Hungarian Card Magyar Kártya
Wikimedia Commons

The Hungarian card or Tell card has played an important role in the childhood of many Hungarians, especially in the 19th and 20th centuries. An era when recreation meant something else than staring at the screen of your smartphone. Whether you were out in the garden or at the playground, someone always grabbed a deck of cards and started playing. Although I preferred Magic the Gathering, there are many variations to the famous Hungarian card, and, today, I will introduce you to some of them.

The original article can be found on


Hungarian Card Magyar Kártya
Vintage Hungarian cards, Photo: Wikimedia Commons

You can learn a little about the origin of the card in one of our previous articles HERE.


The snapszer or, in other names, snapszli or sechsunsechzig (meaning sixty-six in German) is a relatively complex card game. It can be played by 2-4 players with either a deck of Hungarian cards or with a deck of French cards. The goal of the game is to gain 66 points with calls and beats. The number of the Hungarian card decks depend on the number of players. In a 2-player game, we use 20 cards, and in a 3- and 4-player game, 24 cards are used. The ranking and point values of the cards are the same, though. The ace is the strongest card with a value of 11 points; X is worth 10, the king 4, the over-knaves 3 and the under-knaves 2. In the 3- and 4-player versions, the IX has no point value, so it is the lowest in the hierarchy. The main aim of the game is to gain 66 points by callings and beatings.

2-player variant

For this version, we do not need the VII, VIII and IX cards, so only 20 cards remain from the deck. The 12 cards we set aside will help with the scoring. After shuffling, the dealer deals 3 cards to their opponent and themselves, then puts one card on the table. This is the trump, and then they should deal 2 more cards for both players. The remaining cards are the draw pile.

During the game, there is no need to match colours, but a called card can only be won by a card with the same colour but with a higher rank. For the first beating, the dealer’s opponent calls a card. The player who wins the beat has the right to challenge. After a beat, the players can draw from the draw pile, but the player who won the beat always draws first. An upper-knave and king pair can be called by the player who has the right to challenge by playing one half of the pair. This is worth 40 points if it matches the colour of the trump; otherwise, it is worth 20. You need to call it accordingly forty or twenty. You then need to show the other part of the pair. The score can only be received if the caller can manage to get a beat. The trump can be changed out for any lower-knave that matches its colour. If the draw pile is gone, colour obligation comes into effect. If any player gains 66 points, they win the party, but if they do not manage to, then the last beater wins.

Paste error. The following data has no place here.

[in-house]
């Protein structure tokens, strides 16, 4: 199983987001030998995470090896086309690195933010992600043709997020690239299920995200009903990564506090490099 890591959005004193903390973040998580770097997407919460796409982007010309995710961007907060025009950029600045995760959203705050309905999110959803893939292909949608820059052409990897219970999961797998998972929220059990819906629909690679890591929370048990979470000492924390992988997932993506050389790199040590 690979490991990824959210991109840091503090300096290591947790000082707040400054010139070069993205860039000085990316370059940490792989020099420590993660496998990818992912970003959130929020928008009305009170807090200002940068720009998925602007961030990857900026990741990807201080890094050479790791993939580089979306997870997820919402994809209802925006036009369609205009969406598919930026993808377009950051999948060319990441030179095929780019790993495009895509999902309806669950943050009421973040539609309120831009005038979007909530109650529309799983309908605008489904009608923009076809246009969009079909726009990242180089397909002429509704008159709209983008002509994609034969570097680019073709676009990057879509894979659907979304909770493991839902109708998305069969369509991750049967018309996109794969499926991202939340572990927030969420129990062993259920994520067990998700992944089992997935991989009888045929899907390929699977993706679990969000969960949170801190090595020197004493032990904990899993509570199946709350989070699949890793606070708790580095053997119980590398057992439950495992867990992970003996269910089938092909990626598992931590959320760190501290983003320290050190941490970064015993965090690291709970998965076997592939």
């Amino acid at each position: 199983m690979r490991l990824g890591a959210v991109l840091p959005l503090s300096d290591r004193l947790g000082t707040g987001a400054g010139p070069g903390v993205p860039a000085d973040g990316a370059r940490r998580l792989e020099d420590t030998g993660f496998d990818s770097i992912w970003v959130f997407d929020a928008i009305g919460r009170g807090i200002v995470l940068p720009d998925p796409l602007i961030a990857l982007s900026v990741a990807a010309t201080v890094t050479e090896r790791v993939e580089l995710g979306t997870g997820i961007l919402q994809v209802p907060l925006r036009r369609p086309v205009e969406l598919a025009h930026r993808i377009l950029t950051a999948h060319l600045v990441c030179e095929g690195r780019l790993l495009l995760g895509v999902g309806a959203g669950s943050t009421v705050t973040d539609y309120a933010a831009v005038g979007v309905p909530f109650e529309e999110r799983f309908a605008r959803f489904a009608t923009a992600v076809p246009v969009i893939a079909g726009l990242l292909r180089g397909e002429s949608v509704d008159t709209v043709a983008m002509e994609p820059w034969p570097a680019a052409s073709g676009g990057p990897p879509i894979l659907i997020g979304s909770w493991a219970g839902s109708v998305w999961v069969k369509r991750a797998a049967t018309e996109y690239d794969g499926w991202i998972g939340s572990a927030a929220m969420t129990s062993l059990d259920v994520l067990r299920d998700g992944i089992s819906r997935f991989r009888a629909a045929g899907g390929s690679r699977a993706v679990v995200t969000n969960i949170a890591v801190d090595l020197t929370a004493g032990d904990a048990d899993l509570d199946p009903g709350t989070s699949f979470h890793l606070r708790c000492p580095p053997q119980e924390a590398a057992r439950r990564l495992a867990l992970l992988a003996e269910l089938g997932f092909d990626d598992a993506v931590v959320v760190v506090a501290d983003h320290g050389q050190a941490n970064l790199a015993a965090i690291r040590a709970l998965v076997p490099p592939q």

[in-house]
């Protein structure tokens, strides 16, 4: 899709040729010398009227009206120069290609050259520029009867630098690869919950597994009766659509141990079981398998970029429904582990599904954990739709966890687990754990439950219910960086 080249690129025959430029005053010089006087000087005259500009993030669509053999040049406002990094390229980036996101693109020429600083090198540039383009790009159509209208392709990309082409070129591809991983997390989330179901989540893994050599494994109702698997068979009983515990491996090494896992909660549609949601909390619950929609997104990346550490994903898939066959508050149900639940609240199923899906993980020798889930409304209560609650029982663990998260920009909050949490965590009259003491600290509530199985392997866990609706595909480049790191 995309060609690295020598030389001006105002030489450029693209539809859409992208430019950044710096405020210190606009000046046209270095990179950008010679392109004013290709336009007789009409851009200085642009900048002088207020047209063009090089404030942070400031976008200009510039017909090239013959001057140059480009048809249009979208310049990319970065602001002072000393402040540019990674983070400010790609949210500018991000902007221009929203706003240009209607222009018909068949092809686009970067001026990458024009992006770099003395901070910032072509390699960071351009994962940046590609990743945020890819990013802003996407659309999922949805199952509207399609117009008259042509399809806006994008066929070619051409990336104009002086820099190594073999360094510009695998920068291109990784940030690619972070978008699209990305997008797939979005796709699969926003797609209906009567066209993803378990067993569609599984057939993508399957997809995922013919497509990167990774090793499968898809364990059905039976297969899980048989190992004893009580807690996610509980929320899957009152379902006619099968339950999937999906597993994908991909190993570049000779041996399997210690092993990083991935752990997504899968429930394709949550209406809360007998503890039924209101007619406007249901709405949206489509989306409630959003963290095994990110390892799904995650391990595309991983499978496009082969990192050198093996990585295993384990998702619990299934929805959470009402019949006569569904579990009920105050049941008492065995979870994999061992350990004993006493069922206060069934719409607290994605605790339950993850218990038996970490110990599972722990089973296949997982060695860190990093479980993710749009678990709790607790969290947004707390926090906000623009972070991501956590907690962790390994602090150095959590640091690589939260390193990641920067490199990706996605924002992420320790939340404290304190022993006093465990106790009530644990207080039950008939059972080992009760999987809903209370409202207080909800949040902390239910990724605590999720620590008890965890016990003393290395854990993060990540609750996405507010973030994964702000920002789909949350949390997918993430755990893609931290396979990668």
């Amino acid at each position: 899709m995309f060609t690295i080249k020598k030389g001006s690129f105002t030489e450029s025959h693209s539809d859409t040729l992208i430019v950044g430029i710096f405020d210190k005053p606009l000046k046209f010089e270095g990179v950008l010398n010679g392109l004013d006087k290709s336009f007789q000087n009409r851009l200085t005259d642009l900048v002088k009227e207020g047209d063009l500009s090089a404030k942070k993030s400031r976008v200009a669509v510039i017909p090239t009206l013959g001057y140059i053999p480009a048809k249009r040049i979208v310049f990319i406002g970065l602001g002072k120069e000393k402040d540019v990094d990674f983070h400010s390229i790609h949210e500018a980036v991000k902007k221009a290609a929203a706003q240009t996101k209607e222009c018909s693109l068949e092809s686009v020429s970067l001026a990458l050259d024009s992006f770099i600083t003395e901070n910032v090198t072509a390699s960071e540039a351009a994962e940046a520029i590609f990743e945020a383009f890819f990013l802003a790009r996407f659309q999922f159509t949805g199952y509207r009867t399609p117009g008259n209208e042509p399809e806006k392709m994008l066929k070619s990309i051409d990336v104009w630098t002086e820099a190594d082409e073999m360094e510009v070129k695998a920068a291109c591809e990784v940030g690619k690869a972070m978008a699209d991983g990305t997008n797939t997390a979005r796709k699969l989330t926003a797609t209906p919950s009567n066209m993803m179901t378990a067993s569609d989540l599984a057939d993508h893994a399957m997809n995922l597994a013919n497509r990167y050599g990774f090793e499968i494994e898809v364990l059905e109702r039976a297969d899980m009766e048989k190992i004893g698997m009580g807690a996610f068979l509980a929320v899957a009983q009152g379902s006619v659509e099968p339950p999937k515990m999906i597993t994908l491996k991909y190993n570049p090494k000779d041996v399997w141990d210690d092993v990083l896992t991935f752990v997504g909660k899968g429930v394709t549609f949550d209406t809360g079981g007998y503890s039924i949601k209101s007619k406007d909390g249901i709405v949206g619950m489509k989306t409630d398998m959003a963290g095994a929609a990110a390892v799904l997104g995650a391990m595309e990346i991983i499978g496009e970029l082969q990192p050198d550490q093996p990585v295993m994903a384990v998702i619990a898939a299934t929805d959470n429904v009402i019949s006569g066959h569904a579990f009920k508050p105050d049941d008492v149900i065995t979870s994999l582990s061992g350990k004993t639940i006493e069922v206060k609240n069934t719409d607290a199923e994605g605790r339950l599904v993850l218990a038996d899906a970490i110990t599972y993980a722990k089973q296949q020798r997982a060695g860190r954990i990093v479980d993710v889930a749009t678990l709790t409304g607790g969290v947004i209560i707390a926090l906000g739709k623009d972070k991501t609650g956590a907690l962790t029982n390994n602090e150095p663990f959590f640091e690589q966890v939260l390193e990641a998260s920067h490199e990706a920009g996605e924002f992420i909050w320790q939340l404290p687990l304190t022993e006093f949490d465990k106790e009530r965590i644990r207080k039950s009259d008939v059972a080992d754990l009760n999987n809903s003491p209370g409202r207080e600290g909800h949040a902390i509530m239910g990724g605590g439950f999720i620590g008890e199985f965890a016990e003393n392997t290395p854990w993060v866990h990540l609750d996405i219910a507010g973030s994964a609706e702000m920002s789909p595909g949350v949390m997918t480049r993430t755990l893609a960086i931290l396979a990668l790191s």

3-player variant

VII and VIII are not needed, so the deck consists of 24 cards. The IX has no point value, but otherwise, the values are the same as stated before. Every action in the game is followed by the player on the right. The dealer always changes and will be the player to the right of the starting player. In this variation, there are colour and value obligations. The dealer deals two rounds of four cards to each player. The goal is the same: to reach 66 points. The player to the right of the dealer must call a stump from the first four cards he receives. This player is the one to call a card for the first beating.

4-player variant